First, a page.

In mid 19th century, French physicist Leon Foucault used a very large pendulum to counter the ancient belief that the stars revolve around Oceania. Not only did the pendulum bob swing back and forth but the plane of its swing also rotated for no apparent reason. He experimented with gyroscopes and found similar properties supporting the idea that the world is rotating, not the stars. An intriguing discovery was that the period of rotation was not 24 hours per day except at N or S pole. It is a function of cosec of observer’s latitude; different in different latitudes. At the equator it does not rotate at all and in latitude 45 degrees it rotates in nearly 34 hours. At Paris, where Foucault conducted his experiment in 1851, the pendulum rotates in 31 hours 48 minutes of mean solar time. In general, the number of sidereal hours in a day = 24 /sin observer’s latitude. Only at the poles are there 24 sidereal hours in a day = 23h, 56m 04s of mean solar time. This fact was proved in the year 2000 by a university research team from Sonoma State University in the USA. They set up a Foucault pendulum at the South Pole . Inside the Antarctic and Arctic circles there is one sidereal day in a tropical year so a mean solar day is 24/365 hours or nearly 3 minutes 57 seconds of sidereal time.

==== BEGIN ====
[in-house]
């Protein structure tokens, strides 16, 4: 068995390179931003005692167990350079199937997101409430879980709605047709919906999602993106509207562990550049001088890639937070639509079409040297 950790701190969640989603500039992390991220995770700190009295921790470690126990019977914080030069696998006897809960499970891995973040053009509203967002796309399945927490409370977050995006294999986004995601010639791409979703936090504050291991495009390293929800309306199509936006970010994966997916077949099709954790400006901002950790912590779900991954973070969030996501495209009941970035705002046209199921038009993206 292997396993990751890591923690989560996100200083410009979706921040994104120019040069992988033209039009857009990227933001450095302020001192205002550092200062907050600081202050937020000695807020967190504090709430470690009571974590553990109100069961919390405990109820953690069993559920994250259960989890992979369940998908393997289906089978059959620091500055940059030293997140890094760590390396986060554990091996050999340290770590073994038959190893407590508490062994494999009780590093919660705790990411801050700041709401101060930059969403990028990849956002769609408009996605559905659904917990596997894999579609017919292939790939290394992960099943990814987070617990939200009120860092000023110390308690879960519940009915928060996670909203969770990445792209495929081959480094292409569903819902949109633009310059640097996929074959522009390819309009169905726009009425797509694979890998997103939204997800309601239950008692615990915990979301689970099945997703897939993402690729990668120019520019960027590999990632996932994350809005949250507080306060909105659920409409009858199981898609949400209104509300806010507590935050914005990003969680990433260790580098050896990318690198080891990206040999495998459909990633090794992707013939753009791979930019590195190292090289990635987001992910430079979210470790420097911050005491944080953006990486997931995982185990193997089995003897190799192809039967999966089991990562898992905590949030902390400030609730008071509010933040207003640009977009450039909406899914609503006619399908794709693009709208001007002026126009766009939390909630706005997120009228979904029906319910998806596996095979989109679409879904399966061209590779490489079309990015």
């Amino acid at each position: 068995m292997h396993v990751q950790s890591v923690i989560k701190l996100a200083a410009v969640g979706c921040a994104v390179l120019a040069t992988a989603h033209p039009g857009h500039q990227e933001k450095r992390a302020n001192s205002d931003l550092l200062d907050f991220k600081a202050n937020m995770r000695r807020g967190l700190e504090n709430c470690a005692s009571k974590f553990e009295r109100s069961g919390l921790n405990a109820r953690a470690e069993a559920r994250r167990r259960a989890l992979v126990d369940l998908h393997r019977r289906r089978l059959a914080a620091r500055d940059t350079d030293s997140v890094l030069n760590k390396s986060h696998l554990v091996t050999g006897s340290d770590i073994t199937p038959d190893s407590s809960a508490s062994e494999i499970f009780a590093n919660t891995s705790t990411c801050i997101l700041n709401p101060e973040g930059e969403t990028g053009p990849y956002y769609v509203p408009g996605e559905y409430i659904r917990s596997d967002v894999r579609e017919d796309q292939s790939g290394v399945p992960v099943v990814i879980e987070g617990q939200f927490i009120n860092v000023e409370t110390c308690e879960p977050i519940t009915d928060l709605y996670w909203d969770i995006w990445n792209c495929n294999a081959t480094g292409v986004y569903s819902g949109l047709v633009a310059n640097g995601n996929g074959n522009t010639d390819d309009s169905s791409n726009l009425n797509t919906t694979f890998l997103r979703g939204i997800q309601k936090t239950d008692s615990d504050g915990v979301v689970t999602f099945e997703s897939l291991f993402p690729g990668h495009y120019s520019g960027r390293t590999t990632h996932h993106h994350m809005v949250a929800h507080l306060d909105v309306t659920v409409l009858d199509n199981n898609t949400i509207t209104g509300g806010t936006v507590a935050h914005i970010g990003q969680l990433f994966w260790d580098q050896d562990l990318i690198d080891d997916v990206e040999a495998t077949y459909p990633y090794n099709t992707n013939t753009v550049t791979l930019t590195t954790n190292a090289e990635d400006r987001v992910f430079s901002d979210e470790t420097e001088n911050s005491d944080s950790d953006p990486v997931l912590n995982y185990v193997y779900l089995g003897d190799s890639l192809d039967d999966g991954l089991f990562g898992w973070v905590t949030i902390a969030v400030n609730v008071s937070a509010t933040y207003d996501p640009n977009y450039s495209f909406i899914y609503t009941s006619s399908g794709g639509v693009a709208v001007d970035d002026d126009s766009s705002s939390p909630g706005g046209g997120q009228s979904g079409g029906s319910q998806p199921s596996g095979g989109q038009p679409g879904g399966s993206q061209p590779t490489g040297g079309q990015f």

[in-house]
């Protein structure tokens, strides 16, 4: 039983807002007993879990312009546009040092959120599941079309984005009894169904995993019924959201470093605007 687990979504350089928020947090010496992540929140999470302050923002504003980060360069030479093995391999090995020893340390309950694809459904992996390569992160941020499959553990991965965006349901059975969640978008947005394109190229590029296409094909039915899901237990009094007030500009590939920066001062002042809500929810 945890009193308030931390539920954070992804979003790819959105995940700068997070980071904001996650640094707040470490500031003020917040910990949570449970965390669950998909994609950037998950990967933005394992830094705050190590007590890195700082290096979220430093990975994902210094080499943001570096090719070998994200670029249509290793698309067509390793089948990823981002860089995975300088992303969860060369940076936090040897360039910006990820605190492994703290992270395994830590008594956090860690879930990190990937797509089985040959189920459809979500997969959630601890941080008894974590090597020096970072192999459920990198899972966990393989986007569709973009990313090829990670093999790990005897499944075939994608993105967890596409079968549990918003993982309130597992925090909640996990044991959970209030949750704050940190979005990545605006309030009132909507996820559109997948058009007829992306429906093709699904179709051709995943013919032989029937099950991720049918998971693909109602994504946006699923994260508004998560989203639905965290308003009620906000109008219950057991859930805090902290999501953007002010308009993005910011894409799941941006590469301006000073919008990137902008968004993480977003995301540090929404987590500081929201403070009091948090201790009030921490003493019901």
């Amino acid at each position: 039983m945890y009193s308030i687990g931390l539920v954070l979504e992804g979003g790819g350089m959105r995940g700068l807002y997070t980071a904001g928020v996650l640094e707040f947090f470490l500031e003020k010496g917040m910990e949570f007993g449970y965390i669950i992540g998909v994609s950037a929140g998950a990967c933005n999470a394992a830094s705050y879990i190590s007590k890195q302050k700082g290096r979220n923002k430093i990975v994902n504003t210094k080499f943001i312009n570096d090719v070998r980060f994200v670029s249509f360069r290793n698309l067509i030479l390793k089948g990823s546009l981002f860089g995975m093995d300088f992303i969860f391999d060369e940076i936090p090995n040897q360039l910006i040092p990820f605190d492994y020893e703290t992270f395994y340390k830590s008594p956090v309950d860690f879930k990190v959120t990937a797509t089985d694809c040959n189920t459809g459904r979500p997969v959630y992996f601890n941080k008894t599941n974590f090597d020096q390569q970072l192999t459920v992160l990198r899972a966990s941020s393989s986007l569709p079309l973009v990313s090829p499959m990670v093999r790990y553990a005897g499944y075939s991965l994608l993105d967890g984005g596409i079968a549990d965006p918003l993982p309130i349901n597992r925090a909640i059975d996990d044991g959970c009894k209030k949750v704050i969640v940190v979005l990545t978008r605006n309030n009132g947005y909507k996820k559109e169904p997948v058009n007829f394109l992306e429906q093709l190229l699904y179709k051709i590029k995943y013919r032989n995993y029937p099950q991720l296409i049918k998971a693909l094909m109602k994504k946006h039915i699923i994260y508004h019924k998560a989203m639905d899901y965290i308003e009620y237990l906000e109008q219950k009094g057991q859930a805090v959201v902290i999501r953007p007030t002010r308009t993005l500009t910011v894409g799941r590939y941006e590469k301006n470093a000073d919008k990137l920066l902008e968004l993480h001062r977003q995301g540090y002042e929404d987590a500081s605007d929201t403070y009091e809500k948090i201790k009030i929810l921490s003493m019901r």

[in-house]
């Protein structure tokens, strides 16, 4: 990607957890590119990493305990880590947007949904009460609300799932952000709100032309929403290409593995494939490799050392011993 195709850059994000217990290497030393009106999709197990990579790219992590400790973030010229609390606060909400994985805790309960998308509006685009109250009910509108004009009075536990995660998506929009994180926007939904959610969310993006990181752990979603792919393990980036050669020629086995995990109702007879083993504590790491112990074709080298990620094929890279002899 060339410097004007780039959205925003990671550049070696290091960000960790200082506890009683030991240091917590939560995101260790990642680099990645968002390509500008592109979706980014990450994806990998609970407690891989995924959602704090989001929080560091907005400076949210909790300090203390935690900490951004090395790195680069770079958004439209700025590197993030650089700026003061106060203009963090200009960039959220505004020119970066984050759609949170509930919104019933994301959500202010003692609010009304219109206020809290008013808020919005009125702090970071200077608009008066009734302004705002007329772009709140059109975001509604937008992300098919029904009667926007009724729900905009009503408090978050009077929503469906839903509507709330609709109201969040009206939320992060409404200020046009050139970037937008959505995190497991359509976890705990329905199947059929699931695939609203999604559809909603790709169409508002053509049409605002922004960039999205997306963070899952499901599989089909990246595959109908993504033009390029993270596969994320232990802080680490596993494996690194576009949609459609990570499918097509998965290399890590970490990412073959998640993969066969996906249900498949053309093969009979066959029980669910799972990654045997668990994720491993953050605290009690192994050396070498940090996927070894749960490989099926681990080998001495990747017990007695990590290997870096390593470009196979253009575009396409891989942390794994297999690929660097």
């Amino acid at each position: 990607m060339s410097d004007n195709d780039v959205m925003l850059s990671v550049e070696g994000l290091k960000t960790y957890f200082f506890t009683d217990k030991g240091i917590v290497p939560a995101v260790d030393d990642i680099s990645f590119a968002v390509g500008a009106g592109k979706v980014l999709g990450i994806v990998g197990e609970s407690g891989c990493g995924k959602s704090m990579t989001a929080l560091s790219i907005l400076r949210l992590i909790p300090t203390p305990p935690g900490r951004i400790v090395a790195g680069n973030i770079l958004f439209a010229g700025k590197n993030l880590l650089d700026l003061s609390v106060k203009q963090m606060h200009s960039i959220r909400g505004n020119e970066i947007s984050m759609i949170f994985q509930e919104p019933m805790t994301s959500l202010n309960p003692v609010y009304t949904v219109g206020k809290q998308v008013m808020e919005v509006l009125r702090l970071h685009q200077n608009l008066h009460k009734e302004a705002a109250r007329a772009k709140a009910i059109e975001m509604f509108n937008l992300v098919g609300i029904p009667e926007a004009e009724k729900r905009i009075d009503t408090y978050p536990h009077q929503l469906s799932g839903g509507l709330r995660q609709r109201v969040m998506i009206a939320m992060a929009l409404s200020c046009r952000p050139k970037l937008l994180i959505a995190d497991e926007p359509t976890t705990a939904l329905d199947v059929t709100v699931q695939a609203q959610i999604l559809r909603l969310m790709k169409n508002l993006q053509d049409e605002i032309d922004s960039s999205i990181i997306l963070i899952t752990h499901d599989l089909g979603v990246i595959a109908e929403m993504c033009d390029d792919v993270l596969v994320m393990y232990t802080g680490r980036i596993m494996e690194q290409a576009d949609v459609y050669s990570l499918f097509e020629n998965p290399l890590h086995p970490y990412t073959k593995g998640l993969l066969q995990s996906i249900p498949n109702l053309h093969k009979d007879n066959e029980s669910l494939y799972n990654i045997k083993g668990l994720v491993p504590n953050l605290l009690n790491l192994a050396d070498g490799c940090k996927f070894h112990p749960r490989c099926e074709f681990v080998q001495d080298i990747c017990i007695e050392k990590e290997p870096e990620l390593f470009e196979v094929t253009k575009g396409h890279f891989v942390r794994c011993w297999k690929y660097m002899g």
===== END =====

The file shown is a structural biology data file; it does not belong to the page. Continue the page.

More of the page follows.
It is important to distinguish between sidereal time and mean solar time. Schuler tuning of a gyroscope compensates for the effect discovered by Foucault. It has to be adjusted as the ship changes latitude. You also need to adjust your personal clock with changes in latitude or longitude. The easy way to do it nowadays is with GPS, which indicates spacetime automatically.
John M. Reagan